Sunday: Athletes will always try to push past their limits, and the next frontier is gene doping where they alter their DNA. Some experts say you will see it by the 2008 Olympics. Story
Monday: Deeja Youngquist, a former University of Washington runner, has been banned for two years after a positive drug test. She says it's a mistake, but there is no mistaking that the world of doping has moved past one of weightlifters and pro men's sports. In the last few years, the number of women using performance enhancers has doubled. Story
Today: Professional sports are having a hard time wrapping their arms around the issue of over-the-counter supplements, even everyday purchases like protein drinks and multi-vitamins. The athletes are responsible for everything they put into their bodies but the problem with supplements is that nobody really knows what's in them.
"I have not been real nice to my daughter on this thing," says her father, Mike Youngquist, sitting in the living room of the family's home on Lake Tapps. "I'm not going in with stars in my eyes, saying, 'My little girl is innocent of all wrongdoing.' The fact that she claims she's innocent is not unique. They all claim they're innocent.
"The only hope we have is the EPO test. Let's assume, just for a moment, that she didn't take anything. Then my contention is: It's a huge injustice."
Mike Youngquist is a retired airplane pilot who played football at Oregon State in the 1960s. He has taken and passed his share of drug tests, but only recently became an EPO expert.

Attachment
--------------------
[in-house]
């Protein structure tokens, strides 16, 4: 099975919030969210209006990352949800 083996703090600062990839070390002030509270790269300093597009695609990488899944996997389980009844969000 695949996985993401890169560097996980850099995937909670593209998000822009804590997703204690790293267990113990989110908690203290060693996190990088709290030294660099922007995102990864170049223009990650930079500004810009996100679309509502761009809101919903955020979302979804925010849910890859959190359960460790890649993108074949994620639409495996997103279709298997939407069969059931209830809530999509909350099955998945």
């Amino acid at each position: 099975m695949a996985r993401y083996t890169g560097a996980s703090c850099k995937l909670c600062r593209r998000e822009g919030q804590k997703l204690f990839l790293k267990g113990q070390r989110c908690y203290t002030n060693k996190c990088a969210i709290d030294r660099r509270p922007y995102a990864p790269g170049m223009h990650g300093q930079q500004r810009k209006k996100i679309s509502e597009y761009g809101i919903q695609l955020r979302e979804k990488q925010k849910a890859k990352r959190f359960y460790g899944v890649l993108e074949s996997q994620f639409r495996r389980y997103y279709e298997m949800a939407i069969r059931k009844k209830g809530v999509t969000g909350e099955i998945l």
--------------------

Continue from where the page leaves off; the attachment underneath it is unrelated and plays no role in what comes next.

"We talked endlessly about drugging and doping and how it's absolutely suicidal to attempt that," he says. "Because you're ruined. Financially, she's kicked. Emotionally, she's kicked. And reputation-wise, there will always be people that will refer to her as a doper."
Deeja Youngquist accepts as much. She spends several minutes recently detailing support — from her coach, from her family — and then the phone line goes silent.
"This is hard for me to say," Youngquist says, breaking it. "But I know my family and friends probably have that thought in the back of their heads:
"What if she is guilty?"
The question her father keeps coming back to is, "What if she isn't?"
He knows that EPO boosts red blood cell production, that it occurs naturally in the body, that it allows the blood to carry more oxygen. That's why the drug is so popular in endurance sports such as cycling and long-distance running — it does for endurance what anabolic steroids do for strength.
French scientists introduced an EPO test in 2000. This came after French police were allowed to search possessions of cycling teams at the 1998 Tour De France. They found EPO in bags and car trunks. The French have hounded seven-time Tour winner Lance Armstrong with EPO accusations ever since.
Problem is, the tests aren't 100 percent accurate. Injected EPO is a near copy of natural EPO, and the test can only detect the synthetic hormone if it's administered within six days of the use. It's also not like a regular urine test because it involves a judgment call, a reading of EPO levels, with the tester reading EPO molecules the way a doctor would an X-ray.
And here's another problem: Certain athletes have a natural higher percentage of red blood cells, genetic endowment, if you will, and those levels could be high enough naturally to elicit a positive test.